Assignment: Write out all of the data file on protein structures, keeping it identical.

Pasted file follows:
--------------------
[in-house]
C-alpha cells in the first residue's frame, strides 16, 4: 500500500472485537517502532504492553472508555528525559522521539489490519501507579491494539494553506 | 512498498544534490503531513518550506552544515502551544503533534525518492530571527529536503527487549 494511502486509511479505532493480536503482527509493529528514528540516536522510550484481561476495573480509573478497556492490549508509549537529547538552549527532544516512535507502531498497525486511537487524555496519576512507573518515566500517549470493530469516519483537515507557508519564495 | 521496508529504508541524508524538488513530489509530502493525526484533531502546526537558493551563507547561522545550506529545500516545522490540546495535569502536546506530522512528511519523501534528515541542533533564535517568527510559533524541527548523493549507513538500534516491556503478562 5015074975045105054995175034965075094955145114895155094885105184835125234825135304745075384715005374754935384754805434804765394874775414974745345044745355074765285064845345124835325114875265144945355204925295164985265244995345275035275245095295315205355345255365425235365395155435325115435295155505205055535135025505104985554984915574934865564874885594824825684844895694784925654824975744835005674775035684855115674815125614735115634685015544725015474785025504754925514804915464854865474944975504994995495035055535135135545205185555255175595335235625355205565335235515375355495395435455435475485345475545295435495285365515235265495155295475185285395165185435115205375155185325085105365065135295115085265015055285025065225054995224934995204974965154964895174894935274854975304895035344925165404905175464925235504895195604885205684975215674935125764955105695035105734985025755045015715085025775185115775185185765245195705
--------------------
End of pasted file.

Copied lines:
[in-house]
C-alpha cells in the first residue's frame, strides 16, 4: 500500500472485537517502532504492553472508555528525559522521539489490519501507579491494539494553506 | 512498498544534490503531513518550506552544515502551544503533534525518492530571527529536503527487549 494511502486509511479505532493480536503482527509493529528514528540516536522510550484481561476495573480509573478497556492490549508509549537529547538552549527532544516512535507502531498497525486511537487524555496519576512507573518515566500517549470493530469516519483537515507557508519564495 | 521496508529504508541524508524538488513530489509530502493525526484533531502546526537558493551563507547561522545550506529545500516545522490540546495535569502536546506530522512528511519523501534528515541542533533564535517568527510559533524541527548523493549507513538500534516491556503478562 5015074975045105054995175034965075094955145114895155094885105184835125234825135304745075384715005374754935384754805434804765394874775414974745345044745355074765285064845345124835325114875265144945355204925295164985265244995345275035275245095295315205355345255365425235365395155435325115435295155505205055535135025505104985554984915574934865564874885594824825684844895694784925654824975744835005674775035684855115674815125614735115634685015544725015474785025504754925514804915464854865474944975504994995495035055535135135545205185555255175595335235625355205565335235515375355495395435455435475485345475545295435495285365515235265495155295475185285395165185435115205375155185325085105365065135295115085265015055285025065225054995224934995204974965154964895174894935274854975304895035344925165404905175464925235504895195604885205684975215674935125764955105695035105734985025755045015715085025775185115775185185765245195705